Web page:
That’s exactly right. You don’t feel good enough. You set these high impossible goals to make yourself feel better. You don’t attain them. And that perpetuates the self hatred or the self criticism. And people feel that if they’re not perfect, then they’re mediocre. So there’s that black and white thinking about this either or option?
Sam Ikin 04:33
Well, I have a very high achieving younger brother. And when I try and tell him about perfectionism, and how it’s a problem and all of this, he’s like, “Well, you’ve got to have goals for yourself,” because obviously he’s he’s, you know, pushing himself and striving to do better all the time. But I’ve said what I don’t believe that what you have is perfectionism, what you have is, you know, constantly reassessing the goals that you can attain, and then moving forward in the increment. Is that a common misconception?
Tracey Wade 04:59
Oh, we have are very keen to try and distinguish perfectionism from wanting to achieve. And the literature would suggest that wanting to achieve and wanting to achieve excellence is not harmful. That’s actually not the problem. So just stepping back a bit, achieving doesn’t mean that you push yourself slightly a bit more each time, but you don’t set impossible goals, you don’t set goals that are out of reach, and you don’t strive for them and beat yourself up. You take it as a challenge and you learn from that, and you may change your goals as you go along. But the journey is as important as the destination. With perfectionism, it’s a completely different type of issue where people are just focused on the destination, and feel like they’ve never ever arrived.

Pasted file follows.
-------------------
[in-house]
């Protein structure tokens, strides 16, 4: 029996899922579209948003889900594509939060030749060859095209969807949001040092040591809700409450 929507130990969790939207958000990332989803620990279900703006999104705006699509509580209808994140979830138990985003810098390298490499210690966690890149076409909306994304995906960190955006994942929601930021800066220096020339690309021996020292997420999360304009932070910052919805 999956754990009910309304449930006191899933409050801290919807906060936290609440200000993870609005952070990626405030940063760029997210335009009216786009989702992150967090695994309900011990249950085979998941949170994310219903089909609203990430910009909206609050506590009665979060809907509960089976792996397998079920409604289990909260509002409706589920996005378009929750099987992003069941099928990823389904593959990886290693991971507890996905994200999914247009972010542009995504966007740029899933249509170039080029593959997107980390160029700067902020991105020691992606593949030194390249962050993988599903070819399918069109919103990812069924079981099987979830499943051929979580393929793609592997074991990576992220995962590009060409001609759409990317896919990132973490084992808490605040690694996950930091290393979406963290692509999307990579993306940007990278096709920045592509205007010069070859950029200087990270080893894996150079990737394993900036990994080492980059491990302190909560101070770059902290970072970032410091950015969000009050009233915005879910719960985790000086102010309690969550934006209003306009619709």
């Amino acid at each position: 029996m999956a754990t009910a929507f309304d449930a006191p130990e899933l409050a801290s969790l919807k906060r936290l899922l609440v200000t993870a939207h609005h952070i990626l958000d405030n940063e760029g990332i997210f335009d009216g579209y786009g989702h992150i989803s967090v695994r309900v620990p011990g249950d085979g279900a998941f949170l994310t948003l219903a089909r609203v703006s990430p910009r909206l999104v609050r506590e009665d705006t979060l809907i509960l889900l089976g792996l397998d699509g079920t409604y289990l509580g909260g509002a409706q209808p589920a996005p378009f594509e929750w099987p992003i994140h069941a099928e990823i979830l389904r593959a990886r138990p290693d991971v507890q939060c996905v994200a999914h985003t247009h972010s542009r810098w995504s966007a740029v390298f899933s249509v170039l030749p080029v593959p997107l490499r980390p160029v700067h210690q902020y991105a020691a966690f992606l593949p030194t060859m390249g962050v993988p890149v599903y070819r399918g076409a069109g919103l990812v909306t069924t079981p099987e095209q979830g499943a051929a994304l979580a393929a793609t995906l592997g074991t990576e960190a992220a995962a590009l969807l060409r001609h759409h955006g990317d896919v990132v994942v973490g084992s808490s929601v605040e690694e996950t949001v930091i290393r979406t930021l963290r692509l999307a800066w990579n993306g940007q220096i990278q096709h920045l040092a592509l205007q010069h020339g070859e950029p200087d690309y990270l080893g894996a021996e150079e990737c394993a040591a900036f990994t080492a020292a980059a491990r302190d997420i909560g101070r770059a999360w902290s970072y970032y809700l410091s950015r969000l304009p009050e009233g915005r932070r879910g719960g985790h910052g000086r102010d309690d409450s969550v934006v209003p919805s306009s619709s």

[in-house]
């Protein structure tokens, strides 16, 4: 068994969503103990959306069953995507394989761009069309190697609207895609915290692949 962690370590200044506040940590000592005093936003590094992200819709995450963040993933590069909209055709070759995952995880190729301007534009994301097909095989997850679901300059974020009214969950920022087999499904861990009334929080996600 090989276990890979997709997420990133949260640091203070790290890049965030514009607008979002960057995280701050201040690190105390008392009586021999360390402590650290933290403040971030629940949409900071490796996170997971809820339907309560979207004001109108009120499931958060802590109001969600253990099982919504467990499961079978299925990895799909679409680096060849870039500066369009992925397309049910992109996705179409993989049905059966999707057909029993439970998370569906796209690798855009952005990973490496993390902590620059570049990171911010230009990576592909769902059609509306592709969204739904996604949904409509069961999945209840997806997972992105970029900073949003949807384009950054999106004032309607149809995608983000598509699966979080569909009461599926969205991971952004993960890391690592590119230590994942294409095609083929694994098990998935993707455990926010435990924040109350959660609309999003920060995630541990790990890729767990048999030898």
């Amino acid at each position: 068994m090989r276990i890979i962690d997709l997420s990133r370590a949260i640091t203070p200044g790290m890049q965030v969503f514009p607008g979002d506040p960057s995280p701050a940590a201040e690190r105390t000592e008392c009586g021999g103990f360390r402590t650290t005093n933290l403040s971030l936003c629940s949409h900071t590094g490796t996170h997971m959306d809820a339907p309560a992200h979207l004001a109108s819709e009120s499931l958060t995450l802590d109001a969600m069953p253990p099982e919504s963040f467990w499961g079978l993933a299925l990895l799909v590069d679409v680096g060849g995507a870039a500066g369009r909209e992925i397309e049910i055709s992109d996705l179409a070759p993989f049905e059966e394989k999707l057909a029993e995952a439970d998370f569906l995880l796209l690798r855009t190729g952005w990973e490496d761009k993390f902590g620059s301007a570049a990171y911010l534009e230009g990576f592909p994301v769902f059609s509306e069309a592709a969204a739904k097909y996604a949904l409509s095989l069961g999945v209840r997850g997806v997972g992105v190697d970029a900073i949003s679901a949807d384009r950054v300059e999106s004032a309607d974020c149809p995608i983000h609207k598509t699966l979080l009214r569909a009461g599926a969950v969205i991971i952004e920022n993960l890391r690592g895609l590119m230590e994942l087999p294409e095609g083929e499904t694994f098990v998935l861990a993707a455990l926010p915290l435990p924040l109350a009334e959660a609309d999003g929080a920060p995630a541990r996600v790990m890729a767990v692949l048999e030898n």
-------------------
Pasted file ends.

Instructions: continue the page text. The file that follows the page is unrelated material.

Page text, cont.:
Sam Ikin 05:56
Going back to the same example my little brother will try to do a better time in his Ironman marathon because he’s, you know, he’s already achieved the extremely large goal of being able to do what in the first place. Whereas, you know, I might say, I am going to follow this diet that I saw on Instagram and lift really heavy weights like they do down at the gym. And eventually, I’m going to look like Chris Hemsworth and if I don’t, I’m a complete failure. And that’s it. For me, I feel like that is, that’s how I kind of explained it. But I think you just you do it so much better.
Tracey Wade 06:37
They are great examples.
Sam Ikin 06:40
How common is it? I feel like a lot of people say I’m a perfectionist when it comes to grammar and punctuation. I’m like, so you have high standards when it comes to you’re not necessarily a perfectionist. How common is perfectionism?